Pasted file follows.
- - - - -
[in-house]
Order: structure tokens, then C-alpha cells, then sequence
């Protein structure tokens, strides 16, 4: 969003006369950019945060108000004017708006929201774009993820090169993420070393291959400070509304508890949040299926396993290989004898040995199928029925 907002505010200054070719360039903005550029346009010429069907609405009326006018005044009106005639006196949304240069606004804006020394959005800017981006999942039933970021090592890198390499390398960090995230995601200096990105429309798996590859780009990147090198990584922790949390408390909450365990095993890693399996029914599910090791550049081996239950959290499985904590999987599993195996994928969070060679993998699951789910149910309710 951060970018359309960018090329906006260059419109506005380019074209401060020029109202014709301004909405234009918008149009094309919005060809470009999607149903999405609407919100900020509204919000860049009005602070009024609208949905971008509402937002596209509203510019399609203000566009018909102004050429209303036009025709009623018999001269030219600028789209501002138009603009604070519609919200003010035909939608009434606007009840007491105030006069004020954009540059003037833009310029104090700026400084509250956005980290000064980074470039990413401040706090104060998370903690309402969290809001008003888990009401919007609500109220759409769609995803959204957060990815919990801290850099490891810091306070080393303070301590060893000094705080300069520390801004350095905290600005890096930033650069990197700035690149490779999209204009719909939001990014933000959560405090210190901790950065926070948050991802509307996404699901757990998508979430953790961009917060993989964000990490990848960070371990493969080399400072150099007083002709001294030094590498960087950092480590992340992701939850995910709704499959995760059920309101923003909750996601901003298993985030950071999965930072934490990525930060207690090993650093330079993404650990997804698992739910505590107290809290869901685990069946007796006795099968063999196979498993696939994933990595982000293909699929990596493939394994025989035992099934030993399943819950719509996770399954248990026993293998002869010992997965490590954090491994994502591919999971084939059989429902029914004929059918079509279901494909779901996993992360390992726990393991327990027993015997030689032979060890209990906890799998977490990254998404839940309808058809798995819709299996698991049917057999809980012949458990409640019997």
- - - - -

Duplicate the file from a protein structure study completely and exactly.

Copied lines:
[in-house]
Order: structure tokens, then C-alpha cells, then sequence
């Protein structure tokens, strides 16, 4: 969003006369950019945060108000004017708006929201774009993820090169993420070393291959400070509304508890949040299926396993290989004898040995199928029925 907002505010200054070719360039903005550029346009010429069907609405009326006018005044009106005639006196949304240069606004804006020394959005800017981006999942039933970021090592890198390499390398960090995230995601200096990105429309798996590859780009990147090198990584922790949390408390909450365990095993890693399996029914599910090791550049081996239950959290499985904590999987599993195996994928969070060679993998699951789910149910309710 951060970018359309960018090329906006260059419109506005380019074209401060020029109202014709301004909405234009918008149009094309919005060809470009999607149903999405609407919100900020509204919000860049009005602070009024609208949905971008509402937002596209509203510019399609203000566009018909102004050429209303036009025709009623018999001269030219600028789209501002138009603009604070519609919200003010035909939608009434606007009840007491105030006069004020954009540059003037833009310029104090700026400084509250956005980290000064980074470039990413401040706090104060998370903690309402969290809001008003888990009401919007609500109220759409769609995803959204957060990815919990801290850099490891810091306070080393303070301590060893000094705080300069520390801004350095905290600005890096930033650069990197700035690149490779999209204009719909939001990014933000959560405090210190901790950065926070948050991802509307996404699901757990998508979430953790961009917060993989964000990490990848960070371990493969080399400072150099007083002709001294030094590498960087950092480590992340992701939850995910709704499959995760059920309101923003909750996601901003298993985030950071999965930072934490990525930060207690090993650093330079993404650990997804698992739910505590107290809290869901685990069946007796006795099968063999196979498993696939994933990595982000293909699929990596493939394994025989035992099934030993399943819950719509996770399954248990026993293998002869010992997965490590954090491994994502591919999971084939059989429902029914004929059918079509279901494909779901996993992360390992726990393991327990027993015997030689032979060890209990906890799998977490990254998404839940309808058809798995819709299996698991049917057999809980012949458990409640019997």